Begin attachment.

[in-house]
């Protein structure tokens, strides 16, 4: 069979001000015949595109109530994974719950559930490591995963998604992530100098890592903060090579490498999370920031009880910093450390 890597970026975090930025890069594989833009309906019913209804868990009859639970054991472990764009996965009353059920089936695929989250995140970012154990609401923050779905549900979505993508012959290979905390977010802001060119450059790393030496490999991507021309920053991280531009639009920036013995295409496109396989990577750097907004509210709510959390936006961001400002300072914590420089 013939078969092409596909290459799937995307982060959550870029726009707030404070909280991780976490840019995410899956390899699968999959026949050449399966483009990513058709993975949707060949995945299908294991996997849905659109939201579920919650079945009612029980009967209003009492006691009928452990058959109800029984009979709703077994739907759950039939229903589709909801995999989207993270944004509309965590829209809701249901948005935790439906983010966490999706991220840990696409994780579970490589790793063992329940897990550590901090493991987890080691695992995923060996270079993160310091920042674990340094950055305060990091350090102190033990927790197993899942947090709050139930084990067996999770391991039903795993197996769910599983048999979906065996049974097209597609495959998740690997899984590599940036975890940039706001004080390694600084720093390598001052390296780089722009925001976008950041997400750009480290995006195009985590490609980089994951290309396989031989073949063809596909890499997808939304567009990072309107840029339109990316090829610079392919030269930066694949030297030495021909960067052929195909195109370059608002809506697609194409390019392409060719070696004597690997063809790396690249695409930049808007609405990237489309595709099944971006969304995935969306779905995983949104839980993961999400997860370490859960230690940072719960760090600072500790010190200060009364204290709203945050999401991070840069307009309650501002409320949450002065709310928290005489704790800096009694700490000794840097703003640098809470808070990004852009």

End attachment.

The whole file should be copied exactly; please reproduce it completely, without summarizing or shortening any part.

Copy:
[in-house]
């Protein structure tokens, strides 16, 4: 069979001000015949595109109530994974719950559930490591995963998604992530100098890592903060090579490498999370920031009880910093450390 890597970026975090930025890069594989833009309906019913209804868990009859639970054991472990764009996965009353059920089936695929989250995140970012154990609401923050779905549900979505993508012959290979905390977010802001060119450059790393030496490999991507021309920053991280531009639009920036013995295409496109396989990577750097907004509210709510959390936006961001400002300072914590420089 013939078969092409596909290459799937995307982060959550870029726009707030404070909280991780976490840019995410899956390899699968999959026949050449399966483009990513058709993975949707060949995945299908294991996997849905659109939201579920919650079945009612029980009967209003009492006691009928452990058959109800029984009979709703077994739907759950039939229903589709909801995999989207993270944004509309965590829209809701249901948005935790439906983010966490999706991220840990696409994780579970490589790793063992329940897990550590901090493991987890080691695992995923060996270079993160310091920042674990340094950055305060990091350090102190033990927790197993899942947090709050139930084990067996999770391991039903795993197996769910599983048999979906065996049974097209597609495959998740690997899984590599940036975890940039706001004080390694600084720093390598001052390296780089722009925001976008950041997400750009480290995006195009985590490609980089994951290309396989031989073949063809596909890499997808939304567009990072309107840029339109990316090829610079392919030269930066694949030297030495021909960067052929195909195109370059608002809506697609194409390019392409060719070696004597690997063809790396690249695409930049808007609405990237489309595709099944971006969304995935969306779905995983949104839980993961999400997860370490859960230690940072719960760090600072500790010190200060009364204290709203945050999401991070840069307009309650501002409320949450002065709310928290005489704790800096009694700490000794840097703003640098809470808070990004852009």